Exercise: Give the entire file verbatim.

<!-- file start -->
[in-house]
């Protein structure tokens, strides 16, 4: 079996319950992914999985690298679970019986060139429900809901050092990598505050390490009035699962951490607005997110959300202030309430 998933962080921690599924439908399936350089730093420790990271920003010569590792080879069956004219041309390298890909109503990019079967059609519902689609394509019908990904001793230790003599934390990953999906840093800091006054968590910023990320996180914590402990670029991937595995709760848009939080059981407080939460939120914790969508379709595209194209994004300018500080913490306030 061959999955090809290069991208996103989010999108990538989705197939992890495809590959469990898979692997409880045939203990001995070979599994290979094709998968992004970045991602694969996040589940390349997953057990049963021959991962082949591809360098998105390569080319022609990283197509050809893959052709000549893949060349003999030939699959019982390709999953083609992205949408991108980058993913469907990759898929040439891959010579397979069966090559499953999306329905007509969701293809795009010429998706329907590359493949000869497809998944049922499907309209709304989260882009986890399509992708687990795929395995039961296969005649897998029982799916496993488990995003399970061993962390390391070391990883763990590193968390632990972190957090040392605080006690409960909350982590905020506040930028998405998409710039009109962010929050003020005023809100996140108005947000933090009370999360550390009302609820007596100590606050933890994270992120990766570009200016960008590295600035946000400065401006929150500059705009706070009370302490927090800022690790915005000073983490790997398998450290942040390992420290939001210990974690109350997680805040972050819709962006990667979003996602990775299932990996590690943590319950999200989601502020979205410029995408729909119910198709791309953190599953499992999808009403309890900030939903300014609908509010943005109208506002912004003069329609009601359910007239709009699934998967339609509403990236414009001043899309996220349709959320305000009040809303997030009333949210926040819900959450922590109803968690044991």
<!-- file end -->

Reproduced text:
[in-house]
């Protein structure tokens, strides 16, 4: 079996319950992914999985690298679970019986060139429900809901050092990598505050390490009035699962951490607005997110959300202030309430 998933962080921690599924439908399936350089730093420790990271920003010569590792080879069956004219041309390298890909109503990019079967059609519902689609394509019908990904001793230790003599934390990953999906840093800091006054968590910023990320996180914590402990670029991937595995709760848009939080059981407080939460939120914790969508379709595209194209994004300018500080913490306030 061959999955090809290069991208996103989010999108990538989705197939992890495809590959469990898979692997409880045939203990001995070979599994290979094709998968992004970045991602694969996040589940390349997953057990049963021959991962082949591809360098998105390569080319022609990283197509050809893959052709000549893949060349003999030939699959019982390709999953083609992205949408991108980058993913469907990759898929040439891959010579397979069966090559499953999306329905007509969701293809795009010429998706329907590359493949000869497809998944049922499907309209709304989260882009986890399509992708687990795929395995039961296969005649897998029982799916496993488990995003399970061993962390390391070391990883763990590193968390632990972190957090040392605080006690409960909350982590905020506040930028998405998409710039009109962010929050003020005023809100996140108005947000933090009370999360550390009302609820007596100590606050933890994270992120990766570009200016960008590295600035946000400065401006929150500059705009706070009370302490927090800022690790915005000073983490790997398998450290942040390992420290939001210990974690109350997680805040972050819709962006990667979003996602990775299932990996590690943590319950999200989601502020979205410029995408729909119910198709791309953190599953499992999808009403309890900030939903300014609908509010943005109208506002912004003069329609009601359910007239709009699934998967339609509403990236414009001043899309996220349709959320305000009040809303997030009333949210926040819900959450922590109803968690044991």